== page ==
Two weeks out from its spring game, Boston College football is going back to basics. After not having a true “spring ball” schedule last spring as a result of the COVID-19 pandemic, the Eagles are in full refinement and perfection mode.
“Really for the offense, this spring has been a review—kind of going back over everything but in more detail, trying to master these plays,” quarterback Phil Jurkovec said in Friday’s weekly press conference. “They’re plays that we’ve run last camp and last fall, but now in the spring we’re trying to make them kind of get them to another level.”
The Eagles return a host of experience this season, which allows them to focus even more on honing their fundamental skills. According to head coach Jeff Hafley, graduate defensive ends Brandon Barlow and Marcus Valdez are working to take their edge rush to the next level by focusing on the basics.
The same holds true for graduate defensive back Mike Palmer, who will take on an essential role in the Eagles’ secondary this season.
“Mike [Palmer] will have roles on first, second, third down, redzone. … Mike’s played a lot of football,” Hafley said. “He has a lot of experience, and he’s a very smart football player. And in his position, that’s very important because that guy has to get us lined up, he has to put us in the right positions. And if he makes a mistake, it can be an explosive play very quickly. So Mike’s the guy we trust back there.”
Palmer opted to return for next season despite being a graduate student in search of greater competition. The defensive back played just seven of the Eagles’ 11 games last season with a hamstring injury.
“I look at myself as an extremely competitive person, and I did not want my college career to end that way, missing the last four or five games of the season, and it just didn’t sit right with me,” Palmer said on his decision to return.
Palmer said he has put on weight this offseason, which he hopes will help prevent injury and keep him on the field. He described his field presence as “a little reckless at times” and said he hopes the added body mass will keep him healthier for longer.
What sets Palmer apart in the secondary, other than his experience, is a knack for forcing turnovers. He recorded a 70-yard interception and a 34-yard scoop and score across just seven games last season. He chalked his turnover ability up to learning from his predecessors, and with a pretty young defensive backs room this season, Palmer is set up to serve the same role.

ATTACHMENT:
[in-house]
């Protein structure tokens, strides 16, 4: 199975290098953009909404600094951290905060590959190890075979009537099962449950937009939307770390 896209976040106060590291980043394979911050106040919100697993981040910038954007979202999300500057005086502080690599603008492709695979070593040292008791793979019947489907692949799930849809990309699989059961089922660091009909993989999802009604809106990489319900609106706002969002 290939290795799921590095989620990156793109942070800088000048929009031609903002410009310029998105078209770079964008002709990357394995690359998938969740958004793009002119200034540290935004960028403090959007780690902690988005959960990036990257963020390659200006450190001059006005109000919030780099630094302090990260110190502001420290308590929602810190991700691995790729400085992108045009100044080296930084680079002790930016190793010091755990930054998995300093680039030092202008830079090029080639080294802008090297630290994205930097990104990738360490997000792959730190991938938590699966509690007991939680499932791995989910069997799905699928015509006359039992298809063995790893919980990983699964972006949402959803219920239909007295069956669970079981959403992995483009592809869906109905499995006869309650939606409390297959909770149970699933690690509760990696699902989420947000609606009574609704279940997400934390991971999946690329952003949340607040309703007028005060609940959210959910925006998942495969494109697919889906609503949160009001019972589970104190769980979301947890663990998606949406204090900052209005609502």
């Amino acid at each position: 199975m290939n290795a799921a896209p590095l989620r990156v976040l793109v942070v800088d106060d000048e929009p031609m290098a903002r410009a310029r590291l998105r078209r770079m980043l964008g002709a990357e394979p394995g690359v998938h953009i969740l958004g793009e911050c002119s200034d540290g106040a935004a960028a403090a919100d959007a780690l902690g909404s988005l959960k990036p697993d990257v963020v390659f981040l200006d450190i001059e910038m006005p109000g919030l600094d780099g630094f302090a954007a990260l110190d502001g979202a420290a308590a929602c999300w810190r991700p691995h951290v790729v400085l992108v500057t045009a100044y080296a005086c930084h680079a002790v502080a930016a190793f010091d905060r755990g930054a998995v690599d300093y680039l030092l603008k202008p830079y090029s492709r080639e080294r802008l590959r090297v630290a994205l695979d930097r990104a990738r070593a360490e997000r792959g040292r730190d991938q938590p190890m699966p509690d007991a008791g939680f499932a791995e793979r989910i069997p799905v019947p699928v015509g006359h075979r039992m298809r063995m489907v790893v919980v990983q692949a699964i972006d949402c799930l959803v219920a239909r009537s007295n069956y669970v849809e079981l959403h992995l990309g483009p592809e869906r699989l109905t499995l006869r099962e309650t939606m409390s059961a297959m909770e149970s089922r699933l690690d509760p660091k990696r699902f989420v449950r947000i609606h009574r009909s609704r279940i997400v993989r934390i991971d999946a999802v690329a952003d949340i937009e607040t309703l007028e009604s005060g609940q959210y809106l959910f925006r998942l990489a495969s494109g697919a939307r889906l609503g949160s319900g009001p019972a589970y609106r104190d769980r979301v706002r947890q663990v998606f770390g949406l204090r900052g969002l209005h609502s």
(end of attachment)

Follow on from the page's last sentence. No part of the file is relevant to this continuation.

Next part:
Similarly to Palmer, Jurkovec expressed his desire for competition in his preparation for next season.
“It’s important for us to realize that we were only 6-5 last year, and we’re trying to be a lot better,” Jurkovec said.
Jurkovec will feel the added benefit of the return of veteran wide receiver Kobay White, who was out for the entirety of the 2020 season with a knee injury.
“It’s been huge because Kobay [White] knows, he’s played at the highest level, and he recognizes what needs to be done and the work that needs to be put in,” Jurkovec said.
In order to earn that improvement, Hafley said the team’s preparation is a matter of building on past experiences. With the truncated spring practice season last year, the Eagles faced stunted growth under a new coaching staff and a new signal caller. This year, it’s all about continuity.
“I think we’re continuing to build our culture and learning how to do things our way,” Hafley said. “These next few practices will be very, very important just for us to continue to get better in the key areas on the field. … But the guys have done a really good job. I’m really excited for where we’re at. And I’m just excited to see if we can take, you know, another few steps.”
Featured Image by Anthony Garro Courtesy of BC Athletics